To visit Troy, spend the night in Canakkale, about a 30 minute drive away. Many people find the site disappointing. It does take some imagination, and a good guide, to connect with the history of the place but I wouldn’t miss it, especially if you’re a nerd for the Classics.

Click to see tours that include Troy on our web site.

Gallipoli

In honor of Memorial Day here in the U.S., an encore posting ~

the Gallipoli Peninsula and the Dardanelles Strait

I’m currently reading a book, The Daughters of Mars by Thomas Keneally (author of Schindler’s List). I can’t give it an enthusiastic recommendation (a solid B, based on the grading system of my book club) but if you’re interested in a unique perspective on the First World War, do check it out. At the center of the story are two young Australian nurses, also sisters, who volunteer early in the war.

They are initially posted to a hospital ship treating casualties of the prolonged Gallipoli campaign. Here is the relevance for this blog. Gallipoli is a peninsula in European Turkey, on the northern side of the Dardanelles, the straight that connects the Aegean Sea to the Sea of Marmara, which connects to the Bosphorus Straight, which connects to the Black Sea. It has been a coveted waterway for millenia. During World War I, the Allies, namely the U.K., France and Russia, sought entry to the Dardanelles as a supply route to Russia, with access to Istanbul, capital of the Ottoman Empire, a strong motive as well. The Central Powers – Germans, Austro-Hungarians and Ottomans – blocked and mined the straight and held off the Allies at Gallipoli.

ANZAC Cove, where the Australia New Zealand Army Corps landed on April 25, 1915

ANZAC Cove, where the Australia New Zealand Army Corps landed on April 25, 1915

After an initial British naval assault failed, fighting raged on land for eight months, from April 25 to mid December of 1915, when the Allies began retreating, having gained nothing. Allied and Turkish casualties together, including dead, wounded, and sick from rampant infectious disease, numbered over 500,000.

Ari Burnu Cemetery, Gallipoli

Ari Burnu Cemetery, Gallipoli

Australia and New Zealand remember their losses at Gallipoli (as well as those lost in other wars and peace keeping missions) on April 25th each year, ANZAC Day (ANZAC stands for Australia New Zealand Army Corps). The campaign was pivotal in the national identities of both countries.

Lone Pine Memorial and Cemetery, Gallipoli

Lone Pine Memorial and Cemetery, Gallipoli

Ataturk Monument and New Zealand Memorial at Chunuk Bair, Gallipoli

Ataturk Monument and New Zealand Memorial at Chunuk Bair, Gallipoli

Chunuk Bair battle site

Chunuk Bair battle site

Cape Helles Memorial, where British and French forces landed on April 25, 1915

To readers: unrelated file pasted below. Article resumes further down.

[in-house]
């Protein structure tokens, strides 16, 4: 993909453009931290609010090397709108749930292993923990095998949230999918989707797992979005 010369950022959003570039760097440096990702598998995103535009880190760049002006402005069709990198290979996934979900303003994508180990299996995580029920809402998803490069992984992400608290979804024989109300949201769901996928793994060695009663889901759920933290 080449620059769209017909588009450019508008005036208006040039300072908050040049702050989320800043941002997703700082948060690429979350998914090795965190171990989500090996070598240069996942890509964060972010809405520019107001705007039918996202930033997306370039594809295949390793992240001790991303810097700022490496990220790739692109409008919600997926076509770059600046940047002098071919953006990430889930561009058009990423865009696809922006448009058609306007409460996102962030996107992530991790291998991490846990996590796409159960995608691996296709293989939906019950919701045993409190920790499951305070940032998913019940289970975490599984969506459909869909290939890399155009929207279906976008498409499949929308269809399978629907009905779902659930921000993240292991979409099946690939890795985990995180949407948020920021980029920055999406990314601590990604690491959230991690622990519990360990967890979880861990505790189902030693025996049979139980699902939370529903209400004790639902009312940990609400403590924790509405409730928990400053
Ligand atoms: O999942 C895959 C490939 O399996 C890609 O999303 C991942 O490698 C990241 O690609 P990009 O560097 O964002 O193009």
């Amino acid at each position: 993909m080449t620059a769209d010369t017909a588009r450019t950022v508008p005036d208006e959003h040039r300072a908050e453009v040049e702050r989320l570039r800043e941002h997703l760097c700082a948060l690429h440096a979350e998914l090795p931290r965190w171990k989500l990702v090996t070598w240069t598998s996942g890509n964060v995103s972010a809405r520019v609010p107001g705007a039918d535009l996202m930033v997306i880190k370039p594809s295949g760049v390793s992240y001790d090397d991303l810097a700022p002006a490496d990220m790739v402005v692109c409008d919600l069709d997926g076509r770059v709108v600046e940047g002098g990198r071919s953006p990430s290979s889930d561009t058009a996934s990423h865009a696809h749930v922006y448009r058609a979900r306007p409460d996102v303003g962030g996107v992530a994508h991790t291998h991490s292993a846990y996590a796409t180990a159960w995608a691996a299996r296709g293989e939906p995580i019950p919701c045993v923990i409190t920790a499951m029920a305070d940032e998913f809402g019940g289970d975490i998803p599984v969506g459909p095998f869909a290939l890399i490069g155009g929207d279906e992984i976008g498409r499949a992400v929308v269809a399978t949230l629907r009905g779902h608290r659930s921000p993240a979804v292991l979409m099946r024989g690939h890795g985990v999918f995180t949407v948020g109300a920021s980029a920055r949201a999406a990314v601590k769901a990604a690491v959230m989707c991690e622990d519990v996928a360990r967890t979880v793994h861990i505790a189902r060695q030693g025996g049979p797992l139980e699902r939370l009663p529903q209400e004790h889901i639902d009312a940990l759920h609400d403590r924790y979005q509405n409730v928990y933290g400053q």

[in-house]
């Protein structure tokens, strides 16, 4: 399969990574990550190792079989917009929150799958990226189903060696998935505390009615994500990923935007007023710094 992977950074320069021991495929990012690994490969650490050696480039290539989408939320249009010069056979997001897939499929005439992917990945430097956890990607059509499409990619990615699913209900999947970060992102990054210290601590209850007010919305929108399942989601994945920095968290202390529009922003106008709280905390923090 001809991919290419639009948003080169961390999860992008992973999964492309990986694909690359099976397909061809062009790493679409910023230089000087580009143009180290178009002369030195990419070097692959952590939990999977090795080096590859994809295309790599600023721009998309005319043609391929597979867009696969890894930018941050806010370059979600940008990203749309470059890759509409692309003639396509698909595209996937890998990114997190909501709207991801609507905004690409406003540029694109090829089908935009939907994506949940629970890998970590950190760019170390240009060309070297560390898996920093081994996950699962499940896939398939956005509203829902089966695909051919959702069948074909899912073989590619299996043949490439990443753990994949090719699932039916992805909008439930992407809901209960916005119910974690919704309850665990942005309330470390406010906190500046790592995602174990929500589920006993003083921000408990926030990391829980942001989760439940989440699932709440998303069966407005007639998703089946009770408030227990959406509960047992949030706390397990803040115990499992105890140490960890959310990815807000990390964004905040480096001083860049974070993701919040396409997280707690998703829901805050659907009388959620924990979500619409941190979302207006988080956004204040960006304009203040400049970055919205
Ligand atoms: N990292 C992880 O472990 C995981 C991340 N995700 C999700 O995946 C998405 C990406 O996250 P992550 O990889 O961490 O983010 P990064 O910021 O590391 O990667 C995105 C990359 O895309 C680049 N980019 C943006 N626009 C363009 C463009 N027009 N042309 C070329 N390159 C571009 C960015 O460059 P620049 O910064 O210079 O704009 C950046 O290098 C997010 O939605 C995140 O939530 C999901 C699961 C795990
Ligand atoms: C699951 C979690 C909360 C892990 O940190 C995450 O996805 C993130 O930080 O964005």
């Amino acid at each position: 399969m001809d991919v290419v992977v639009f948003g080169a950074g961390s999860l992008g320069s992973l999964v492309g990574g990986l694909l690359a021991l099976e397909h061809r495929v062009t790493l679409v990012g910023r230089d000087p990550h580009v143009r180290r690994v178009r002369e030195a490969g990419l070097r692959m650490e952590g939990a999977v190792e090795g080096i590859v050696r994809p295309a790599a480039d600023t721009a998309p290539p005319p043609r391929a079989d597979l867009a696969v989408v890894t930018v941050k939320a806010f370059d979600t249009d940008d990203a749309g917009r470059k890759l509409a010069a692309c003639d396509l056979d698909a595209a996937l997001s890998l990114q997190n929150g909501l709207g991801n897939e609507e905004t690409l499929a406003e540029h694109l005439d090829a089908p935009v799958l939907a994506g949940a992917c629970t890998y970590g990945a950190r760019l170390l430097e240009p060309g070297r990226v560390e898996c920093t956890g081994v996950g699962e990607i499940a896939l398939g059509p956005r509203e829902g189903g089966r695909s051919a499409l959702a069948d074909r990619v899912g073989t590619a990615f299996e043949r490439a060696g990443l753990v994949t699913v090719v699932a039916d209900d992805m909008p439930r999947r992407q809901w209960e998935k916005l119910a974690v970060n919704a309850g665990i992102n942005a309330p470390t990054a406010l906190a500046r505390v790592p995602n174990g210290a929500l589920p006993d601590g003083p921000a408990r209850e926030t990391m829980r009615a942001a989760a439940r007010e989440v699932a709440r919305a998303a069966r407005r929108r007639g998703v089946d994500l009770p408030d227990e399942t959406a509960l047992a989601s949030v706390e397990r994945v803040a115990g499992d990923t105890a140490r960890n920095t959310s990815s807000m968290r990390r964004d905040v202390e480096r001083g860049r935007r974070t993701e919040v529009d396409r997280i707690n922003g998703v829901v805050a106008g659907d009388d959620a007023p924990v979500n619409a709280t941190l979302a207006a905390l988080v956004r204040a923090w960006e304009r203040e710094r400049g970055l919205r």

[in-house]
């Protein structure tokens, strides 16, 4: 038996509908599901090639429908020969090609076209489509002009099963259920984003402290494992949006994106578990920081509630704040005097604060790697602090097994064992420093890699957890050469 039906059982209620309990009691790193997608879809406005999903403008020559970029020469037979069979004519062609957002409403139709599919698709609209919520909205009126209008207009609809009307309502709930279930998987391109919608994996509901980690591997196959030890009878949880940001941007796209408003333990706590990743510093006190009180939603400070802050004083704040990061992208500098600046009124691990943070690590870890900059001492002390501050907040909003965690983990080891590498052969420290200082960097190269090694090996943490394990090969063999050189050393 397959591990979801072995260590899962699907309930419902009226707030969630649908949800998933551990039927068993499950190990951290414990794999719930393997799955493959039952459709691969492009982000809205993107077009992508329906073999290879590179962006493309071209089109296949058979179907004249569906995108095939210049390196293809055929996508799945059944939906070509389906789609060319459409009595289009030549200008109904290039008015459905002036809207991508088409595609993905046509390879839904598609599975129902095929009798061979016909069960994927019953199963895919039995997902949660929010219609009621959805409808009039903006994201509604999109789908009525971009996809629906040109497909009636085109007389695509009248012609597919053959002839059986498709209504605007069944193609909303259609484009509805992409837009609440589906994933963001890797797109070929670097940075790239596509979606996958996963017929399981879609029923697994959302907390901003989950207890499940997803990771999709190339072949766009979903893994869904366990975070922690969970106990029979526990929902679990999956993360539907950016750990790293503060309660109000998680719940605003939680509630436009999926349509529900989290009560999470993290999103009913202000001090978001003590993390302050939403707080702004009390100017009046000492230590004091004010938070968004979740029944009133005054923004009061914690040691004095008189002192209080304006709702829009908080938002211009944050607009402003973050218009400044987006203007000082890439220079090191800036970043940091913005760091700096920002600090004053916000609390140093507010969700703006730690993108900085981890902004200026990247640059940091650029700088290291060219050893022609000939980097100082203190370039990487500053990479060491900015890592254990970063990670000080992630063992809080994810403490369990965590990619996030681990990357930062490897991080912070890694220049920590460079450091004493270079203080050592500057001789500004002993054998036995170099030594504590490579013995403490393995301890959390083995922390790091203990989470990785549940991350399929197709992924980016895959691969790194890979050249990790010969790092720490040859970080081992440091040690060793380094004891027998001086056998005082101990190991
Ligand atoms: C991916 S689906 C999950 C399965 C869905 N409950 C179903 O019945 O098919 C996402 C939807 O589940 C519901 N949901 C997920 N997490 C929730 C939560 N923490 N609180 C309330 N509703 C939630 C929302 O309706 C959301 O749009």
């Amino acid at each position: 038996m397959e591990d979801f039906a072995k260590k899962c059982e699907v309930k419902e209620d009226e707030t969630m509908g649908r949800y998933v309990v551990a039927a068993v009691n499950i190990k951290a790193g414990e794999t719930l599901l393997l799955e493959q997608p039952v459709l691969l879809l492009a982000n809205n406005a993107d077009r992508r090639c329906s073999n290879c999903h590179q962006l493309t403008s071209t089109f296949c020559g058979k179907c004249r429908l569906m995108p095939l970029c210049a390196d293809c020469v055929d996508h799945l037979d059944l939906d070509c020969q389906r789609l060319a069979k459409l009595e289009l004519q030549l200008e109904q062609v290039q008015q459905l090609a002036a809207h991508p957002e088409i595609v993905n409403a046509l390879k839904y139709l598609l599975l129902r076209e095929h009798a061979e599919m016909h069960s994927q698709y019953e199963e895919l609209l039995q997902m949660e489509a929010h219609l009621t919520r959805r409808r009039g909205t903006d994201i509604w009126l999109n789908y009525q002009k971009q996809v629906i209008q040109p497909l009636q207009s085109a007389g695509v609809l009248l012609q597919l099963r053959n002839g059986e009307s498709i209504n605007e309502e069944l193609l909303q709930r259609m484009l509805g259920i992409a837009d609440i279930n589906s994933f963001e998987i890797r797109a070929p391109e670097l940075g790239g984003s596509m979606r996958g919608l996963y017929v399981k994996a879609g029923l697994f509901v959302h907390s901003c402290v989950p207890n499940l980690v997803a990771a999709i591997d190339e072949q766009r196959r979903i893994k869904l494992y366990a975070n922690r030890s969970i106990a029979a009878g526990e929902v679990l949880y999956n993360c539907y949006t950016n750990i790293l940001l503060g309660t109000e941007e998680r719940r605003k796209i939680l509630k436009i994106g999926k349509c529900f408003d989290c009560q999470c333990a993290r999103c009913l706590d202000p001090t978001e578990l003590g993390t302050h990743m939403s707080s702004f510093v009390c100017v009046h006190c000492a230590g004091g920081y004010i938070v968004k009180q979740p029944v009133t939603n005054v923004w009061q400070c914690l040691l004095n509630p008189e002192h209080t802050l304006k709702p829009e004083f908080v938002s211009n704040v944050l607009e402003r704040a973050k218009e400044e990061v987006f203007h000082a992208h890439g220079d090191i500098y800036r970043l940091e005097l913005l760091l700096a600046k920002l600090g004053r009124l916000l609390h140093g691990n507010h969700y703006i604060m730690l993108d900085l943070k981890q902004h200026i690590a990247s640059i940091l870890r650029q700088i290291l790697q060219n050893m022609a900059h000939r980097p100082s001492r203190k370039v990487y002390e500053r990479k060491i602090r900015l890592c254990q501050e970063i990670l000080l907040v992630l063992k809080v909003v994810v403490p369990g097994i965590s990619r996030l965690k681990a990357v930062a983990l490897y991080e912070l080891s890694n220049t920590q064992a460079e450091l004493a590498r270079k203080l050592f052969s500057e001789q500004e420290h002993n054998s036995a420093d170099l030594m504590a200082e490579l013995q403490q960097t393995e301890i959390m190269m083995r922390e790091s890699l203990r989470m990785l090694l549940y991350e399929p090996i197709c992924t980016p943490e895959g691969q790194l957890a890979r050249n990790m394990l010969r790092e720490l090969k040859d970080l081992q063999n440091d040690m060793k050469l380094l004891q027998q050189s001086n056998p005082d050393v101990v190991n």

Cape Helles Memorial, where British and French forces landed on April 25, 1915

Among Turks, Gallipoli is strongly associated with the birth of their independent Republic and is memorialized each March 18th, the anniversary of the defeat of the Allied naval attack. The father of modern Turkey, Mustafa Kemal Ataturk, was a commander at Gallipoli and distinguished himself as a great leader there.

In 1934, Ataturk addressed the following to the ANZACs: “Those heroes who shed their blood and lost their lives … you are now lying in the soil of a friendly country. Therefore rest in peace. There is no difference between the Johnnies and the Mehmets to us where they lie side by side here in this country of ours… You, the mothers who sent  sons from far away countries, wipe away your tears. Your sons are now lying in our bosom and are in peace. After having lost their lives on this land, they have become our sons as well.” It’s inscribed on memorials at Gallipoli and in Canberra, Australia.

Turkish Memorial and Cemetery, Gallipoli

Turkish Memorial and Cemetery, Gallipoli

Canakkale Martyrs Monument, Gallipoli

Canakkale Martyrs Monument, Gallipoli

Canakkale, a short ferry ride across the Dardanelles, makes a good hub for visiting Gallipoli. The Gallipoli National Park encompasses dozens of memorials, cemeteries and tombs spread out over 125 square miles. A few hours is enough time to see some of the memorials and soak up the solemn atmosphere and beautiful scenery. Those with special interest can spend days walking the peninsula. Even a short visit leaves a lasting impression.

Troy

archaeological site of Troy, Turkey

archaeological site of Troy, Turkey

The archaeological site of Troy is located in western Turkey near the convergence of the Aegean Sea and the Dardanelles (ancient Hellespont), the strait that connects the Aegean to the Bosphorus and the Black Sea, a strategic location valuable to whomever controls it.

Excavations have revealed 9 main layers of settlement going back 5 thousand years. The Troy immortalized by Homer in the Iliad, which tells the story of the final months of a 10 year siege of Troy by a coalition of Greek states, has been placed in layer VIIa, dated to around 1250 BCE. Scholars generally agree that the Iliad is a fictionalized, mythologized account of an actual conflict, but that the war was most likely over control of the Hellespont and trade access to the Black Sea, rather than the abduction of Helen, the queen of Sparta, as Homer tells it.

Factual or not, the Iliad is full of very human characters and dramatic force that are embedded in the foundation of Western culture and still compelling 3000 years later. Troy is one of the most visited archaeological sites in the world, not because of a 3000 year old dispute over territory, but because of the mythical proportions of the characters and events placed there by Homer.

So, that’s what we’re looking at in this post and the previous post, the story of Troy, the people (both mortal and immortal) and relationships that continue to give it life even now, when it physically bears little resemblance to its actual or imaginary self.

When we left off in the last post, the assembled Greek warriors had just set sail for Troy, having purchased good winds with the life of Agamemnon’s daughter Iphigenia. They’re headed to get Helen, wife of Menelaus, king of Sparta, back from Paris, prince of Troy, who took her.